NEW YORK ( TheStreet) -- We rarely punish banks in this country when they do wrong. When we do punish them, we take away some of their money. But it's not really their money we're taking away. It's the depositors' money. I can't remember the last time I saw a banker being led away in handcuffs, for following bank policy. Not an American banker, anyway. In other words, if Enron (a case the FBI apparently remembers on its Web site) had been a bank, its officers likely never would have been charged. Let's remember what Enron was doing. It was creating phony markets in things like electricity, manipulating them, and raising prices paid by people and companies. If companies really are people, you can claim bankruptcy executed Enron. Which leads me to JPMorgan Chase ( JPM). Our Shanthi Bharatwaj writes that the bank is "exploring" the sale of its commodities businesses as regulators "step up scrutiny." That's one way of putting it. These "businesses," owned separately by Goldman Sachs ( GS) and JPMorgan, were in fact schemes so transparent, The Daily Show was able to explain them in five minutes. What Goldman Sachs was doing with aluminum, JPMorgan Chase was doing with copper and more. They were hoarding supply in order to raise the price. They were even doing it with energy, which is the market that got Enron into trouble. The Federal Energy Regulatory Commission has just gotten JPMorgan Chase to pay $410 million in penalties for market manipulation in California electricity markets. The problem with all this isn't just the market manipulation, or the fact that no one is going to jail for engaging in it. The problem is that this undermines public confidence in banking and, by extension, in all business. When banks act with impunity, when they do things like break into someone's home by accident, steal all that person's stuff, and then think a written apology is sufficient when they discover they foreclosed on the wrong home, as 10TV reports from central Ohio, every banker becomes suspect. Bank robbers became folk heroes in the 1930s for a reason. It was because people hated bankers even more than they feared robbers.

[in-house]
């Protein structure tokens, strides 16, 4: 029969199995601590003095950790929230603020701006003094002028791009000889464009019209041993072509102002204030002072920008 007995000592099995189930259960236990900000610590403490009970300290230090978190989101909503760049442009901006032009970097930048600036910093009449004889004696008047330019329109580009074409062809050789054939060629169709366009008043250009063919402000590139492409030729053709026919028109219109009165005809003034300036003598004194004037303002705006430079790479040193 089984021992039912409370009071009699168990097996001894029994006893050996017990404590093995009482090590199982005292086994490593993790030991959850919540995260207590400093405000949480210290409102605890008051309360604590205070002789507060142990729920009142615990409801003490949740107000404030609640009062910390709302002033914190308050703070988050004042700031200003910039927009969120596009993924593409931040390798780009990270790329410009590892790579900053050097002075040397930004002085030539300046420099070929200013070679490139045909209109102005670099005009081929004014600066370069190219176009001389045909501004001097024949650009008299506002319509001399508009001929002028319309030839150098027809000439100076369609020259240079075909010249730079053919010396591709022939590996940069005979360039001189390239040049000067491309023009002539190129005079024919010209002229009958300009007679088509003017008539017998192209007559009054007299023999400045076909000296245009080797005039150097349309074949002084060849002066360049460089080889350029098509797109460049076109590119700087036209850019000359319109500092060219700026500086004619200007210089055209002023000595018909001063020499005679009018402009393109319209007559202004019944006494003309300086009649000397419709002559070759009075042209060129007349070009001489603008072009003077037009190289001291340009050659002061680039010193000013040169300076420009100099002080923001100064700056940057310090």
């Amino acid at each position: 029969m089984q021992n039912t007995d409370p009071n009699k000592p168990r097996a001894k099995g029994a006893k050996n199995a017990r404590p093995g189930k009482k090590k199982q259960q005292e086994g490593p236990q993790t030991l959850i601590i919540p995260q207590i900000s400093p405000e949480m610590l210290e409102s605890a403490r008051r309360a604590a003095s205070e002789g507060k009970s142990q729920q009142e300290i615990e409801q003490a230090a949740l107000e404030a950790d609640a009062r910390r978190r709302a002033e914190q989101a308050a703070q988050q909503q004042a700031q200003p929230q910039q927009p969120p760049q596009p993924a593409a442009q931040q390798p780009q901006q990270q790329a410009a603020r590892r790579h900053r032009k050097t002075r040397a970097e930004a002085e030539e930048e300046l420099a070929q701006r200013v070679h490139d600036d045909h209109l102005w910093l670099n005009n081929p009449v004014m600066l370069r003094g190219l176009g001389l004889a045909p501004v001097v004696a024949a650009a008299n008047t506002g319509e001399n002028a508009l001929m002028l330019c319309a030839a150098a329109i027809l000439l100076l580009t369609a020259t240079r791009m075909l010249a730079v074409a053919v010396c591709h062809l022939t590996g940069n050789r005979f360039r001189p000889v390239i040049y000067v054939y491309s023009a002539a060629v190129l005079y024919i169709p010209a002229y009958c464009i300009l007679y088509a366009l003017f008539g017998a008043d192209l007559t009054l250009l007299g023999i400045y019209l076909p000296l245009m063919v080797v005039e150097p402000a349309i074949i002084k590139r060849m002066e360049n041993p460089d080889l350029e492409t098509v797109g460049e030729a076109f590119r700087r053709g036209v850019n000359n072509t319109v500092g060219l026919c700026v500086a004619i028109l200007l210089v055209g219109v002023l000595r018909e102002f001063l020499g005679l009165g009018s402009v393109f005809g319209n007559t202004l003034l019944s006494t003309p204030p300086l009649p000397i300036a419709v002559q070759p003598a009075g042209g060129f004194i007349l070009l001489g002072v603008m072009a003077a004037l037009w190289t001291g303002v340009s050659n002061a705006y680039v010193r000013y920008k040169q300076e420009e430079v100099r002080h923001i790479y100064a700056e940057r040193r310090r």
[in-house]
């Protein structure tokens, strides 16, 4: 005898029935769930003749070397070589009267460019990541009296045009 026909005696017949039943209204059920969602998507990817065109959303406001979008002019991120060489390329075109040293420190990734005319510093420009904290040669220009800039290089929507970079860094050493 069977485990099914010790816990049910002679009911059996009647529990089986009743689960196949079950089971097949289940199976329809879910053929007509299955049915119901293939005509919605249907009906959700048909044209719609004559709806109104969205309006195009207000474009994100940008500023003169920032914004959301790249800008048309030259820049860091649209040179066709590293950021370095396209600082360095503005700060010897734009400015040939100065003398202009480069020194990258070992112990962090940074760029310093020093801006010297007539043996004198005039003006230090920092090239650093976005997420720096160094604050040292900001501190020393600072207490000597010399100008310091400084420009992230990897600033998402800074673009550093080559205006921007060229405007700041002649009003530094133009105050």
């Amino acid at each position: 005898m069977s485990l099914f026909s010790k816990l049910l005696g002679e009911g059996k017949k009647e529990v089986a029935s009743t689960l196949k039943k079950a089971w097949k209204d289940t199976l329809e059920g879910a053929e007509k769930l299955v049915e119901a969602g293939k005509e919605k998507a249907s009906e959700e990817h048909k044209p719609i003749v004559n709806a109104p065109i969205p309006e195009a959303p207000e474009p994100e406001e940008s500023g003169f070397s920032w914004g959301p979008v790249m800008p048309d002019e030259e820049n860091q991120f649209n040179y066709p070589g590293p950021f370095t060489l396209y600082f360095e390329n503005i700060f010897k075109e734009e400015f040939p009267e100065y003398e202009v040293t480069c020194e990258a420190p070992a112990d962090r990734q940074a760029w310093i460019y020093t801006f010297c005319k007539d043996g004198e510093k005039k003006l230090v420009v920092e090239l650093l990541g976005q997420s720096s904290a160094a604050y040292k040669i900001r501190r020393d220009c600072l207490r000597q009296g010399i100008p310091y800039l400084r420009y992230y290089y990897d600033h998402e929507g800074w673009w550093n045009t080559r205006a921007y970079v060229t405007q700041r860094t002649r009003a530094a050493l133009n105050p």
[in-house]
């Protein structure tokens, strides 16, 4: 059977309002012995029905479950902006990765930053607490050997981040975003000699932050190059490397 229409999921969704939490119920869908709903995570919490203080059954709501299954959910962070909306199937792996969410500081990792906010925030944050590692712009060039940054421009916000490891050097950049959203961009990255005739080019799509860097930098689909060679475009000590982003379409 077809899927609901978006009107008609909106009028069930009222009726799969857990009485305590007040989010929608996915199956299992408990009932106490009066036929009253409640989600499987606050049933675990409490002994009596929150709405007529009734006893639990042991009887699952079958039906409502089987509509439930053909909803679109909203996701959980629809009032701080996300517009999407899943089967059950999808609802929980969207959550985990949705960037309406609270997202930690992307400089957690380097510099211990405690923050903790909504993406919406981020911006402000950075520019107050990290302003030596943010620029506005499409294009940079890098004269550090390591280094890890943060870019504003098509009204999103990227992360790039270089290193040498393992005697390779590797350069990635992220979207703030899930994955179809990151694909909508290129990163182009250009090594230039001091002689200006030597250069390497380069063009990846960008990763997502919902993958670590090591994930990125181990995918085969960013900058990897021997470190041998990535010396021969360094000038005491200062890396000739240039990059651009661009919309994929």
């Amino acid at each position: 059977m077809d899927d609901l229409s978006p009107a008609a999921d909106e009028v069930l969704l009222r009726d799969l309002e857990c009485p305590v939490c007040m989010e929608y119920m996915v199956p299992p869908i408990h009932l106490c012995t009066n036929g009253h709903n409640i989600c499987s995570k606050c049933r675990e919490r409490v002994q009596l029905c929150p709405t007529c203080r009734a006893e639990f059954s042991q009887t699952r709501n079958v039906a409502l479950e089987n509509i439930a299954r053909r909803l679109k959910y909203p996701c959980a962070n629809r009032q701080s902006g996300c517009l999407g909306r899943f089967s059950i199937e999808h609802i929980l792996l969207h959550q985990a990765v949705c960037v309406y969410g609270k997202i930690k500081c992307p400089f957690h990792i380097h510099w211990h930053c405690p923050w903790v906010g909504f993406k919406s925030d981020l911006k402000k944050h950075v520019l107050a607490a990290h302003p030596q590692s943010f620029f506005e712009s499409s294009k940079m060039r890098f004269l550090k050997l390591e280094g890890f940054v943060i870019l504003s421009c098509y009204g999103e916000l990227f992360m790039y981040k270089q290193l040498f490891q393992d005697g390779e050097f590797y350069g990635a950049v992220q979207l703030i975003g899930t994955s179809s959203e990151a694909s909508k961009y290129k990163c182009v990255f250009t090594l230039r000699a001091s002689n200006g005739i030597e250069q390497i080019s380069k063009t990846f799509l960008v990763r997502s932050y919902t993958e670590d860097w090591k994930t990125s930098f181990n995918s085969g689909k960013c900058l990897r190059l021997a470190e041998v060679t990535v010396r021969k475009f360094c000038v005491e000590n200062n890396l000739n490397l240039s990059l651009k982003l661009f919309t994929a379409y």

The government went after the robbers, but it also imposed a host of regulations on the bankers during that era, because otherwise people would not have trusted the banks with their money. We need people to trust banks with our money, because money that is unemployed, that isn't doing anything, might as well not exist. For every action, there is an equal and opposite reaction. The reaction to what JPMorgan Chase did in the commodities market has just started. For honest banks, the result won't be pretty. At the time of publication, the author had no investments in companies mentioned in this article. Follow @DanaBlankenhor This article is commentary by an independent contributor, separate from TheStreet's regular news coverage.